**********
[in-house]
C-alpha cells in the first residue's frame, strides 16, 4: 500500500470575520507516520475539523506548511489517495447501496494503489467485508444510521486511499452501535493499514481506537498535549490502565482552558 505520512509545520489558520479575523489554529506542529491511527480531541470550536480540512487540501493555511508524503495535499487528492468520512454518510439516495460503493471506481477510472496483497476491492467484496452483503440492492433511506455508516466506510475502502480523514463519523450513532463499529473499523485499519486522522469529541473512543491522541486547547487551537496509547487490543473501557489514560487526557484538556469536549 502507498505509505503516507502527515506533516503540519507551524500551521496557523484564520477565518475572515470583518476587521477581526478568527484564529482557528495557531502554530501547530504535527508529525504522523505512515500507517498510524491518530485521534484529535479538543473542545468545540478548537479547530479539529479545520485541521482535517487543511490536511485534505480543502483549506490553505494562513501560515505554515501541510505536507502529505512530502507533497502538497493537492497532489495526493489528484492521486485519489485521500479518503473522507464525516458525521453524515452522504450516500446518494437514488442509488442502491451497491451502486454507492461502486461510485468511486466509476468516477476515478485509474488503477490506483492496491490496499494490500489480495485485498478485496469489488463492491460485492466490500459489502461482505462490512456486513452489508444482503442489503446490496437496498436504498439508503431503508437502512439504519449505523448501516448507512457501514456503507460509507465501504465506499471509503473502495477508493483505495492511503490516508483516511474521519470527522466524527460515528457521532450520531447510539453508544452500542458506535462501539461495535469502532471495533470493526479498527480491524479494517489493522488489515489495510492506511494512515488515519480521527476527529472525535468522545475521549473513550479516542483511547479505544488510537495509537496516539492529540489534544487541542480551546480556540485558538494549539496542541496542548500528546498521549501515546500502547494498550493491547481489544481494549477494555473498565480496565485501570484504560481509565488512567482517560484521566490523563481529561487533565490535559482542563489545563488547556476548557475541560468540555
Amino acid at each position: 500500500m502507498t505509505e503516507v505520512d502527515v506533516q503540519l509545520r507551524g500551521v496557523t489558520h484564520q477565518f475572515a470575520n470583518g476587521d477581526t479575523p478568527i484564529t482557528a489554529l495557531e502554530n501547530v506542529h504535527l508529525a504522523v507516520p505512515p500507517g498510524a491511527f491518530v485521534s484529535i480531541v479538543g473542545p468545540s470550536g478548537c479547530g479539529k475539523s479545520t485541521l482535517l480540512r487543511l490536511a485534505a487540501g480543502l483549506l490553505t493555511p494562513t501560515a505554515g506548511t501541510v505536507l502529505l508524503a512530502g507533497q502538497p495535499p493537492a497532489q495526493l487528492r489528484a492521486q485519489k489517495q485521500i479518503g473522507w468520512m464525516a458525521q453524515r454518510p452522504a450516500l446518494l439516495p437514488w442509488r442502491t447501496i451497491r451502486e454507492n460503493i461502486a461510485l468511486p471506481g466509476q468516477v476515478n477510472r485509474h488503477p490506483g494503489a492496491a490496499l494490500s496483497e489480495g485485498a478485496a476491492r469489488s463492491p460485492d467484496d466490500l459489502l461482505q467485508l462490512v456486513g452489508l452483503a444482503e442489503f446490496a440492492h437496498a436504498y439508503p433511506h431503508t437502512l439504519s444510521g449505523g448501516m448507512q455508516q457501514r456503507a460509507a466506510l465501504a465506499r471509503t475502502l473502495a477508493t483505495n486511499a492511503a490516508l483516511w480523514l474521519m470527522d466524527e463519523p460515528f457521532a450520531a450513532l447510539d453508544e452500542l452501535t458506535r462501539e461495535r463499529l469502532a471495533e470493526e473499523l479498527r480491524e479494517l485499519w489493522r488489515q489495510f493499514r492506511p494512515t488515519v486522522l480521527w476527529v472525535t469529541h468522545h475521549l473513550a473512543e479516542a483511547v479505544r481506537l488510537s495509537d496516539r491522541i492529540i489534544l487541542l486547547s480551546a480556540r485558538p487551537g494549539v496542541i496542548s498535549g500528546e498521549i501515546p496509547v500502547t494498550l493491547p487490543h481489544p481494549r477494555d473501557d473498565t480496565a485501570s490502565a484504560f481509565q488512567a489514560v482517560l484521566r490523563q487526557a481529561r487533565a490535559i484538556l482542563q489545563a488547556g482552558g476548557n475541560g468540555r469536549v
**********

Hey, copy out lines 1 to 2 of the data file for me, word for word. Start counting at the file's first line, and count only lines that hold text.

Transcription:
[in-house]
C-alpha cells in the first residue's frame, strides 16, 4: 500500500470575520507516520475539523506548511489517495447501496494503489467485508444510521486511499452501535493499514481506537498535549490502565482552558 505520512509545520489558520479575523489554529506542529491511527480531541470550536480540512487540501493555511508524503495535499487528492468520512454518510439516495460503493471506481477510472496483497476491492467484496452483503440492492433511506455508516466506510475502502480523514463519523450513532463499529473499523485499519486522522469529541473512543491522541486547547487551537496509547487490543473501557489514560487526557484538556469536549 502507498505509505503516507502527515506533516503540519507551524500551521496557523484564520477565518475572515470583518476587521477581526478568527484564529482557528495557531502554530501547530504535527508529525504522523505512515500507517498510524491518530485521534484529535479538543473542545468545540478548537479547530479539529479545520485541521482535517487543511490536511485534505480543502483549506490553505494562513501560515505554515501541510505536507502529505512530502507533497502538497493537492497532489495526493489528484492521486485519489485521500479518503473522507464525516458525521453524515452522504450516500446518494437514488442509488442502491451497491451502486454507492461502486461510485468511486466509476468516477476515478485509474488503477490506483492496491490496499494490500489480495485485498478485496469489488463492491460485492466490500459489502461482505462490512456486513452489508444482503442489503446490496437496498436504498439508503431503508437502512439504519449505523448501516448507512457501514456503507460509507465501504465506499471509503473502495477508493483505495492511503490516508483516511474521519470527522466524527460515528457521532450520531447510539453508544452500542458506535462501539461495535469502532471495533470493526479498527480491524479494517489493522488489515489495510492506511494512515488515519480521527476527529472525535468522545475521549473513550479516542483511547479505544488510537495509537496516539492529540489534544487541542480551546480556540485558538494549539496542541496542548500528546498521549501515546500502547494498550493491547481489544481494549477494555473498565480496565485501570484504560481509565488512567482517560484521566490523563481529561487533565490535559482542563489545563488547556476548557475541560468540555